In combating irregular migration, the European Union is expanding its co-operation with many countries of origin and transit, especially those in Africa, South-East Europe and the Middle-East, and with Afghanistan and Pakistan. The European Commission is concluding agreements in which these third countries promise to strengthen border controls and accept returnees from the European Union in exchange for trade, visa or financial support. Under the New Partnership Framework, the European Union has shifted its emphasis from positive incentives to sanctions: non-co-operation can lead to less funds, trade or development aid.
Very little is known about the actual impact on migrants of this co-operation and conditionality principle. Do these partner countries have an adequate level of human rights? If refugees are stuck in a partner country or returned there, do they have access to sufficient protection and social rights? Will transit countries close their borders to refugees, or return them to a possible unsafe place? And if this ‘shifting out’ policy is adopted by more countries, will refugees still be able to leave their country? The most urgent question perhaps is who is responsible when the cooperation leads to violations of human rights.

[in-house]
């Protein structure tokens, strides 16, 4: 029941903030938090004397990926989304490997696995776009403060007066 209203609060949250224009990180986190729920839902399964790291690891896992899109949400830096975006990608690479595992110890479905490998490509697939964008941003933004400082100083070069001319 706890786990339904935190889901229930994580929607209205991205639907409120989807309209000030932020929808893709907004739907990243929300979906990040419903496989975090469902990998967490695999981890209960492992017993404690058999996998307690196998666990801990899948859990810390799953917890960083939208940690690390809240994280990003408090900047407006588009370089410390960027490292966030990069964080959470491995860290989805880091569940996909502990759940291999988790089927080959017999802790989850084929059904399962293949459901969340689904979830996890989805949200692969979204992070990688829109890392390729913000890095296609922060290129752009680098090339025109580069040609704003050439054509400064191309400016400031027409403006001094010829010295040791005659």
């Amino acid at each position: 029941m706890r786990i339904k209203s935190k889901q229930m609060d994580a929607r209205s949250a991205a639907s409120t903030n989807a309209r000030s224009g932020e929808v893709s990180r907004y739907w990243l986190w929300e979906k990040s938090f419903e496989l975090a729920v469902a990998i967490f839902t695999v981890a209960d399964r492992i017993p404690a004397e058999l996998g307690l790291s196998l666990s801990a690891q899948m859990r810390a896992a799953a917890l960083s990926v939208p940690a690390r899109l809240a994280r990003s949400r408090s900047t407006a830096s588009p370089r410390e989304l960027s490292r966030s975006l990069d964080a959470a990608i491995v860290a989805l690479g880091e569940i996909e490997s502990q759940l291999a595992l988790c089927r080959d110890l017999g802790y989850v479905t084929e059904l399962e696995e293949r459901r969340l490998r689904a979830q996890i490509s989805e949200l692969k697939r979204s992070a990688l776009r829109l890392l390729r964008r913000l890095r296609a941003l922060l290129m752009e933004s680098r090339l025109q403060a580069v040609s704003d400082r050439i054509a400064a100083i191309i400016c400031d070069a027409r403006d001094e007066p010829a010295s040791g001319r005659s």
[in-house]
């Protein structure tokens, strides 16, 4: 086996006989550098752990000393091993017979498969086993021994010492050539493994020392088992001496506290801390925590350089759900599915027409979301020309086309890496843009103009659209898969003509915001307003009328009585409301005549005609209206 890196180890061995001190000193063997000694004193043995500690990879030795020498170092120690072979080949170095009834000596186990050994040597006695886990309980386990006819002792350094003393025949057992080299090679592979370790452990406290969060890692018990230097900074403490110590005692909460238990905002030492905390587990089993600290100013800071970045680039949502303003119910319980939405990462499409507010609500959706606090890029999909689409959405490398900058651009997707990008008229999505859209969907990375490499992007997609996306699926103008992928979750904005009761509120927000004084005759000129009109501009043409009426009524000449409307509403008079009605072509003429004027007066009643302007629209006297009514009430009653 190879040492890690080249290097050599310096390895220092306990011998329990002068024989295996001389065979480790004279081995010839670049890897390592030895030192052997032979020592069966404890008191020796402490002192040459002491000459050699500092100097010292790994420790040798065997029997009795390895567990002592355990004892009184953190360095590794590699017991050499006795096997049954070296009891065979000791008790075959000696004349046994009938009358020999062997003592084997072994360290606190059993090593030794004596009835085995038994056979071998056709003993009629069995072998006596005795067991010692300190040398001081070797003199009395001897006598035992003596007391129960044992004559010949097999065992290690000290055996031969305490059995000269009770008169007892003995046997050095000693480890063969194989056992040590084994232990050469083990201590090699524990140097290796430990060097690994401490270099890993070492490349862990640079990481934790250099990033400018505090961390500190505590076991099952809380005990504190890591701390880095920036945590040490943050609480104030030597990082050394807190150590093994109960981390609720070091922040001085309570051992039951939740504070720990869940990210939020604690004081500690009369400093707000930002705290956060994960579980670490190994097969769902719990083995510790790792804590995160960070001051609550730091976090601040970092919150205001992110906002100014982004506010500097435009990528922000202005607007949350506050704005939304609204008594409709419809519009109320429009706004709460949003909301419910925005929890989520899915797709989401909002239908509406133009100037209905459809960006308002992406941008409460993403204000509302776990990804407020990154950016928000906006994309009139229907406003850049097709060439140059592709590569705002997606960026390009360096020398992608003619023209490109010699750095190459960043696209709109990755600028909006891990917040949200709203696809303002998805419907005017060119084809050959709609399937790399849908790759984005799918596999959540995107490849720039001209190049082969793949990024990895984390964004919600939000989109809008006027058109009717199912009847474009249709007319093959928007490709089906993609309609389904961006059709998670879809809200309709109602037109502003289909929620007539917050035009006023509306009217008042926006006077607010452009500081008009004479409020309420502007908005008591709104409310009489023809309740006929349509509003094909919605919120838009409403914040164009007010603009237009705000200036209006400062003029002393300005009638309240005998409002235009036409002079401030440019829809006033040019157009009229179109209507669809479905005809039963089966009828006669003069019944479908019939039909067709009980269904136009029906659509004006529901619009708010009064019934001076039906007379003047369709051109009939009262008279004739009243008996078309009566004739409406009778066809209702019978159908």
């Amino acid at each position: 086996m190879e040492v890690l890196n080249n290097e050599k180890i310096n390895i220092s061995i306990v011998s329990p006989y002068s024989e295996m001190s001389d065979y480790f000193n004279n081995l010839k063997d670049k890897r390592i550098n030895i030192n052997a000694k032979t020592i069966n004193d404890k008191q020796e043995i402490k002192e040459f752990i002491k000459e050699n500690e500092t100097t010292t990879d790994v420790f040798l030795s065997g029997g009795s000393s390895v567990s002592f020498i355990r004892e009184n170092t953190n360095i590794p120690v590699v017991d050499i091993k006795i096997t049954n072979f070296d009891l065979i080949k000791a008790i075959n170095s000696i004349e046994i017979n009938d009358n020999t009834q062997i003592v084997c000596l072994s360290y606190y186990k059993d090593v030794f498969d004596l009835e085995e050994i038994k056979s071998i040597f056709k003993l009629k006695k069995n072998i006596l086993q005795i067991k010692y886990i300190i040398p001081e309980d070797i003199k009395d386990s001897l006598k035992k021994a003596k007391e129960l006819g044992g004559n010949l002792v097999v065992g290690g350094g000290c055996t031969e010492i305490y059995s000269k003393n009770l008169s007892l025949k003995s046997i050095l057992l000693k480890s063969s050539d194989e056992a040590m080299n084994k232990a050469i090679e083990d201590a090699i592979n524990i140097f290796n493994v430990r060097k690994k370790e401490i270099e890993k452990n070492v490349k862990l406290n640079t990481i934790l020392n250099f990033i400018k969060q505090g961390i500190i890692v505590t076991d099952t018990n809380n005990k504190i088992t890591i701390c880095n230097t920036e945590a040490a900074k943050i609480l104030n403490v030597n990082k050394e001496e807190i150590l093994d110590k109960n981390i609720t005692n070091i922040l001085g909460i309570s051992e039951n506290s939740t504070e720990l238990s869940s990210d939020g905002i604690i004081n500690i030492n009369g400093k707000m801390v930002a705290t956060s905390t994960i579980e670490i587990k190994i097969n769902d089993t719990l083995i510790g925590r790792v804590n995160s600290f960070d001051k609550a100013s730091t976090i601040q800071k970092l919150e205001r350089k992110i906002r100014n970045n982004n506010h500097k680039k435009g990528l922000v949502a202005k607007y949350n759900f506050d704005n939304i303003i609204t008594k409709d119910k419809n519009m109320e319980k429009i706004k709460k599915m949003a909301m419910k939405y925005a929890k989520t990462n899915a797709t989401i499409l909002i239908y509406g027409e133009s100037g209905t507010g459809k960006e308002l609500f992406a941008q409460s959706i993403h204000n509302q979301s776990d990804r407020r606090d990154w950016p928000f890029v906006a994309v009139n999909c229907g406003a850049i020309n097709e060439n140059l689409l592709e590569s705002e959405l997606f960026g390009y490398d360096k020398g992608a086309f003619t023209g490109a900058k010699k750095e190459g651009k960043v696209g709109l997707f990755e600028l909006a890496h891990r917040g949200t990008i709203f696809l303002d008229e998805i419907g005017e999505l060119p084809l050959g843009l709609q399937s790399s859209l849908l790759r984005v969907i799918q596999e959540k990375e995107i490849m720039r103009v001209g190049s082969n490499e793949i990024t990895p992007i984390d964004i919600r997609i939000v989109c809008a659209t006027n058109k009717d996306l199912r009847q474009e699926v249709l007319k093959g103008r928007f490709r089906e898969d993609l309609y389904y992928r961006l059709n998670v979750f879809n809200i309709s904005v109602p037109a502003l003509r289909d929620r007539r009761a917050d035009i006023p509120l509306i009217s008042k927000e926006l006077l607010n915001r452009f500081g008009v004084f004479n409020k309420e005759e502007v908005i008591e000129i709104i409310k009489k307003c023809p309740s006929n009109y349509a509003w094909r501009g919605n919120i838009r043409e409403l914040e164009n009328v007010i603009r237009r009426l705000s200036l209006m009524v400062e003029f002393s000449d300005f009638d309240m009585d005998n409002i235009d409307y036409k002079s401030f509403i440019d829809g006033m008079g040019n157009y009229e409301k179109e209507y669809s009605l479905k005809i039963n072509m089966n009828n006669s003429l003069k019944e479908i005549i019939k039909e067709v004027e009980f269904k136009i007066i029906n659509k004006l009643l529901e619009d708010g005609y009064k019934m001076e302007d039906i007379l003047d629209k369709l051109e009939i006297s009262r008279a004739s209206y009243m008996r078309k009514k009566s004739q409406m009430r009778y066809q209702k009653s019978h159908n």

As human rights impact assessments or monitoring procedures are lacking, the Parliamentary Assembly should fill this gap, particularly since the Council of Europe includes countries of origin, transit and destination.
The Assembly should assess what happens concerning migrants’ rights when countries co-operate on migration with a view to making recommendations to member States and the European Union on how agreements on migration can go hand in hand with securing human rights.